The story's inspiring and absorbing and ultimately mind-bending. If you're looking for a meaty SF to sink your teeth into, you could do a lot worse than Earth.

Celebrimbor: "Pretty rings..."
Dwarves: "Pretty rings..."
Men: "Pretty rings..."
Sauron: "Mine's better."

"Ah, how ironic, the addictive qualities of Sauronís master weapon led to its own destruction. Which just goes to show, kids - if you want two small and noble souls to succeed on a mission of dire importance... send an evil-minded beggar with them too." - Gandalf's Diaries, final par, by Ufthak.


Fantasy novel - The Arcanist's Tattoo

My LOTR fan-fiction


CuriousG
Half-elven


Jul 2, 2:10pm

Post #4 of 13 (141 views)
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That's good to know [In reply to] Can't Post

I remember that book being published to great reviews, but I fully admit to my prejudice that the title was so wholly unimaginative (might as well call it "Book"), that I couldn't believe the contents would parade any sort of imagination. You made it sound intriguing. *sigh. so many books, so little time*


Annael
Immortal


Jul 2, 4:23pm

Post #5 of 13 (137 views)
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Brin is amazing [In reply to] Can't Post

I loved his 'Uplift War' series. So imaginative. (And led to us calling those huge house spiders we get in this part of the world Tandu Raiders. "There's a Tandu Raider in the bathtub!")

I am a dreamer of words, of written words.
-- Gaston Bachelard

* * * * * * * * * *

NARF and member of Deplorable Cultus since 1967

My Amazon author page: https://www.amazon.com/...id=1590637780&sr=8-1



Ettelewen
Rohan

Jul 2, 8:34pm

Post #6 of 13 (125 views)
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Agreed! [In reply to] Can't Post

The Uplift War was a very enjoyable read. I haven't read "Earth" in years, but I've just put it on my "to do" list.


Ettelewen
Rohan

Jul 2, 8:42pm

Post #7 of 13 (126 views)
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Earth Abides, by George R. Stewart [In reply to] Can't Post

This was written in 1949, and while some of the story is a bit dated I find it very readable. A post-apocalyptic tale of one man's reaction to a world where most of mankind has been killed off by an unknown disease.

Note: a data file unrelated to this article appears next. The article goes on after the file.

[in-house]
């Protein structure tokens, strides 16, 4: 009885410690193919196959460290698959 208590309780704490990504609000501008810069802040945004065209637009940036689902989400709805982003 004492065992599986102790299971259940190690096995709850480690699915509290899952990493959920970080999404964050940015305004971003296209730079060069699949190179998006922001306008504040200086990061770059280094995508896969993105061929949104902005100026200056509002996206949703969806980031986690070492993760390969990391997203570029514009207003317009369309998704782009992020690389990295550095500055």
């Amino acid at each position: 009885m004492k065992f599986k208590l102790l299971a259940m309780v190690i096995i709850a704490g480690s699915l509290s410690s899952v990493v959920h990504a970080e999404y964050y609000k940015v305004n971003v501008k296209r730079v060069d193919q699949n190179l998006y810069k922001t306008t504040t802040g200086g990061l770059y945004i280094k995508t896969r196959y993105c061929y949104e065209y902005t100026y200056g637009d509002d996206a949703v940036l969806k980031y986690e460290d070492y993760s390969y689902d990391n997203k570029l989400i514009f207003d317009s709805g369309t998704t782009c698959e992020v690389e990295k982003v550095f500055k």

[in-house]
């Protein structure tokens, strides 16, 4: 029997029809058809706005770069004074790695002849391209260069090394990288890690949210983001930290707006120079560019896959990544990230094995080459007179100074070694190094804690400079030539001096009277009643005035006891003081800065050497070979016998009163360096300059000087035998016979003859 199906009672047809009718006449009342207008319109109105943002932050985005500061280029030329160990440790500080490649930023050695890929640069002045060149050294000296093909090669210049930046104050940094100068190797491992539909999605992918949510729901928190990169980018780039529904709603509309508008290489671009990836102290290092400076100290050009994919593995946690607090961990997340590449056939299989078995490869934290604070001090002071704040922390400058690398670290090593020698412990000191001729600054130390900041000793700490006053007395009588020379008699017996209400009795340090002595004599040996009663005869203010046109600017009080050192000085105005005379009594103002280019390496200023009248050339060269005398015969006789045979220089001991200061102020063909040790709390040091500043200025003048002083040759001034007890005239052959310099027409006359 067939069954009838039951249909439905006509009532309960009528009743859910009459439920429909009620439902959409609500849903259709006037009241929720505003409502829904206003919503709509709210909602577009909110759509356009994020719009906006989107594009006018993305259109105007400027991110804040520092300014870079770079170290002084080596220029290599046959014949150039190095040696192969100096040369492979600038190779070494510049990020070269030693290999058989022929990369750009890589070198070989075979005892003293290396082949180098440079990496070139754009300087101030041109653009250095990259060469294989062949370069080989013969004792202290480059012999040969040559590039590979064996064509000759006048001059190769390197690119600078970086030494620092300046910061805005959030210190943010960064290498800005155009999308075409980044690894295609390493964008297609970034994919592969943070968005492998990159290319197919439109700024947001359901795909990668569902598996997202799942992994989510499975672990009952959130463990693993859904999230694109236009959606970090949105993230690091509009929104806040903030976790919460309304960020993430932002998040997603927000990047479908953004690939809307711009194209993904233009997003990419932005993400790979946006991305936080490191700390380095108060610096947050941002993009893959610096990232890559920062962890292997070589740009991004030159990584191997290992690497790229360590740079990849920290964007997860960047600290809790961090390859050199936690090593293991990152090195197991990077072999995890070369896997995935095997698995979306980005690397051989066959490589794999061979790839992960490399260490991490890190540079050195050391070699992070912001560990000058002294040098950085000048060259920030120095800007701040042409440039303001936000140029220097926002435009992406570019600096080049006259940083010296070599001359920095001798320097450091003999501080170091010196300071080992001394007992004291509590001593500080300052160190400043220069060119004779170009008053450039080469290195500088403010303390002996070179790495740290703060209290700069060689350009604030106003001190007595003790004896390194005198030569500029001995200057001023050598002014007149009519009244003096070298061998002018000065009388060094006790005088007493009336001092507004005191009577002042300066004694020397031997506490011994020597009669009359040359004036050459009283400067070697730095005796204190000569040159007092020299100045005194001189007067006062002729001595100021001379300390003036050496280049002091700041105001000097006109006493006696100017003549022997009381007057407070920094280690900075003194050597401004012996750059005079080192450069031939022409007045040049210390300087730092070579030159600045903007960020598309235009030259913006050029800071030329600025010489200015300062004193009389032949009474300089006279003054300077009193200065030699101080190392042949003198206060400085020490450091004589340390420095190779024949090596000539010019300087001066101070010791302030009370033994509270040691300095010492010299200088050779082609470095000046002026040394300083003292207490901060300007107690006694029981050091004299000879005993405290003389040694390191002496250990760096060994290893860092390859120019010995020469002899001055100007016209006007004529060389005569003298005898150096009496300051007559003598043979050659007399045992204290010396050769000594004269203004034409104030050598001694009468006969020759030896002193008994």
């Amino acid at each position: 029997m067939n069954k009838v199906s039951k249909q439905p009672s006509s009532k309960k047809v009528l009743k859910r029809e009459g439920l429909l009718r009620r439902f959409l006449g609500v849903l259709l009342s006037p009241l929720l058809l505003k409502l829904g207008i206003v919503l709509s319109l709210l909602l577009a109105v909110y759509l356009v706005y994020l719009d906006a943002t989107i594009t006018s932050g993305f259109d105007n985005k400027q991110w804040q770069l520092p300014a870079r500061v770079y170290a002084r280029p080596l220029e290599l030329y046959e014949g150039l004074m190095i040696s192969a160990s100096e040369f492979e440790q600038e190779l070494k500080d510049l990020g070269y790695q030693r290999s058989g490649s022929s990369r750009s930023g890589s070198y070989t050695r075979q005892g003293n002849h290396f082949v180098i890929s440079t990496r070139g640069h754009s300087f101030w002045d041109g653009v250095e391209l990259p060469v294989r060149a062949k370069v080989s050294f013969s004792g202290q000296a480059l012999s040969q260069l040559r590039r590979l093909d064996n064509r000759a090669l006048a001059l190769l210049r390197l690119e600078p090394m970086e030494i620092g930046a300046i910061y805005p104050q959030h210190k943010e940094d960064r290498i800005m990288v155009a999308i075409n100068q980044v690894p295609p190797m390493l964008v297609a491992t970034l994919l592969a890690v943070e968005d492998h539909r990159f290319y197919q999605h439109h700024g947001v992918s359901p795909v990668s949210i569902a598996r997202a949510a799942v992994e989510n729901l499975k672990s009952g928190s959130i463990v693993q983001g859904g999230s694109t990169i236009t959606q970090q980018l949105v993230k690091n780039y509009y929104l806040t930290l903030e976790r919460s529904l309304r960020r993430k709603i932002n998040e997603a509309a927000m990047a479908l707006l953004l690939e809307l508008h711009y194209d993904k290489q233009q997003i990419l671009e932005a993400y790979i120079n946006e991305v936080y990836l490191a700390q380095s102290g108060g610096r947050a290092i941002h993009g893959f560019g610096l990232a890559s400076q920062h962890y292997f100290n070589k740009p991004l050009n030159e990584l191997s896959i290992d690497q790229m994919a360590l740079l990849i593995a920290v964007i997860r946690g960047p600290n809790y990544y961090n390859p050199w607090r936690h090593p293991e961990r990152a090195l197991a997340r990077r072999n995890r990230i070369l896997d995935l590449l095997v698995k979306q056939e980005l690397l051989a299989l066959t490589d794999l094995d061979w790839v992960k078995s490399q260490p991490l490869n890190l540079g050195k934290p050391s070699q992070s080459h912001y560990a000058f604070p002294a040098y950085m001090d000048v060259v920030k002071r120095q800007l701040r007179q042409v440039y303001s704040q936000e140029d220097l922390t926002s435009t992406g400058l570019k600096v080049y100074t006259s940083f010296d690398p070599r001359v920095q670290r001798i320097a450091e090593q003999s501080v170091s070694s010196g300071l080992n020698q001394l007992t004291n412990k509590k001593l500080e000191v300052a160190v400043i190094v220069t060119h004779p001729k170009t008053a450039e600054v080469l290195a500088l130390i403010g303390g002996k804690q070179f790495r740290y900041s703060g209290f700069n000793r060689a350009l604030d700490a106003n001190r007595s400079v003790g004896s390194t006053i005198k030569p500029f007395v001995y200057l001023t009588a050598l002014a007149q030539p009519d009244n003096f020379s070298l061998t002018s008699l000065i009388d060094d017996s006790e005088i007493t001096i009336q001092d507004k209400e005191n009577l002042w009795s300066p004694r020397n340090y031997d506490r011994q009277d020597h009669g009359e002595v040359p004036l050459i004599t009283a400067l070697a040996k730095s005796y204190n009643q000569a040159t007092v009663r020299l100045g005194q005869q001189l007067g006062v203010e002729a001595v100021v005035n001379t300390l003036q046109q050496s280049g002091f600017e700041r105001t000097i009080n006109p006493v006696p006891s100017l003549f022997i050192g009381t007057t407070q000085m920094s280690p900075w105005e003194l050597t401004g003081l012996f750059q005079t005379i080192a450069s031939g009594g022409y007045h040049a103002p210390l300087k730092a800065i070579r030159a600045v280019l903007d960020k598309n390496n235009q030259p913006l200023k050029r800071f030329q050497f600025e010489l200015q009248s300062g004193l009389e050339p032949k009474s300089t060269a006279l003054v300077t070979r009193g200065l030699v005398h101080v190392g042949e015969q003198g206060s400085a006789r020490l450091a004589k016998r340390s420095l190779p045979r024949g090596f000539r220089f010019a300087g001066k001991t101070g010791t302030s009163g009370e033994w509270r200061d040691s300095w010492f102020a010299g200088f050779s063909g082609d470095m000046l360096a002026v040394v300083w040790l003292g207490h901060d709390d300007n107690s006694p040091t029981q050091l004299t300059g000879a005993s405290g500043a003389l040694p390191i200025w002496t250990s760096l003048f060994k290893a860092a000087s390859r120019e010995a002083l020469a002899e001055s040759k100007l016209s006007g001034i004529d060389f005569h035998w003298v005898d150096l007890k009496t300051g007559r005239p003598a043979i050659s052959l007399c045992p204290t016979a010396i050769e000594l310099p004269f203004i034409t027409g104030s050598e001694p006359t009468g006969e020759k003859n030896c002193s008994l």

CuriousG
Half-elven


Jul 2, 8:47pm

Post #8 of 13 (121 views)
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Another series on the "to do." *sigh. so many...* But better than too few. Thx. // [In reply to] Can't Post

 


CuriousG
Half-elven


Jul 2, 8:48pm

Post #9 of 13 (120 views)
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Well, that sounds like an escape from today's news. (jk!) // [In reply to] Can't Post

 


CuriousG
Half-elven


Jul 2, 9:37pm

Post #10 of 13 (117 views)
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"Earth Abides" appears to be in a class with "Alas, Babylon" [In reply to] Can't Post

Thanks for bringing this up--I was reading about the former on Wikipedia, and it conjured up memories of "Alas, Bablyon," which I read probably 25 years ago, so I can't claim much memory of it except broad brush strokes: there's a nuclear apocalypse, and the story centers on a small community in the US cut off by radiated areas from the rest of the country and struggling to survive and rebuild. Published in 1959, it's apparently one of the first post-nuclear stories (there have been a zillion), and it set the tone and stage scenery for a lot of those that followed soon after it, similar to the way "The Outcasts of Poker Flat" influenced many westerns.

Anyway, "Earth Abides" and "Alas, Bablyon" appear to be grandparents of modern apocalypse stories (medical and nuclear), and Stephen King said the former helped inspire The Stand. Lest we fret overmuch, apocalypse stories go back thousands of years. My own interest in them is more about resilience than the catastrophe itself.


Ataahua
Superuser / Moderator


Jul 2, 9:48pm

Post #11 of 13 (113 views)
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*makes notes* [In reply to] Can't Post

I haven't heard of the Uplift War series - I'll definitely check it out. Thanks! Smile

Celebrimbor: "Pretty rings..."
Dwarves: "Pretty rings..."
Men: "Pretty rings..."
Sauron: "Mine's better."

"Ah, how ironic, the addictive qualities of Sauronís master weapon led to its own destruction. Which just goes to show, kids - if you want two small and noble souls to succeed on a mission of dire importance... send an evil-minded beggar with them too." - Gandalf's Diaries, final par, by Ufthak.


Fantasy novel - The Arcanist's Tattoo

My LOTR fan-fiction


Ettelewen
Rohan

Jul 2, 10:49pm

Post #12 of 13 (107 views)
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Exactly. [In reply to] Can't Post

I think that's why a story written in 1949 feels relevant still - it's not the disaster itself, it's the way the players react to it and learn to survive (or don't) in spite of it that appeals. Human nature doesn't change that much.


sevilodorf
Grey Havens


Jul 3, 12:52am

Post #13 of 13 (103 views)
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Alas Babylon by Pat Frank [In reply to] Can't Post

Before the scientific focus on how a nuclear war would affect climate. One of my earliest science fiction reads and I got it via Scholastic Books during junior high in the late 60ís. I have it still on my shelf.

Fourth Age Adventures at the Inn of the Burping Troll http://burpingtroll.com
Home of TheOneRing.net Best FanFic stories of 2005 and 2006 "The Last Grey Ship" and "Ashes, East Wind, Hope That Rises" by Erin Rua

(Found in Mathoms, LOTR Tales Untold)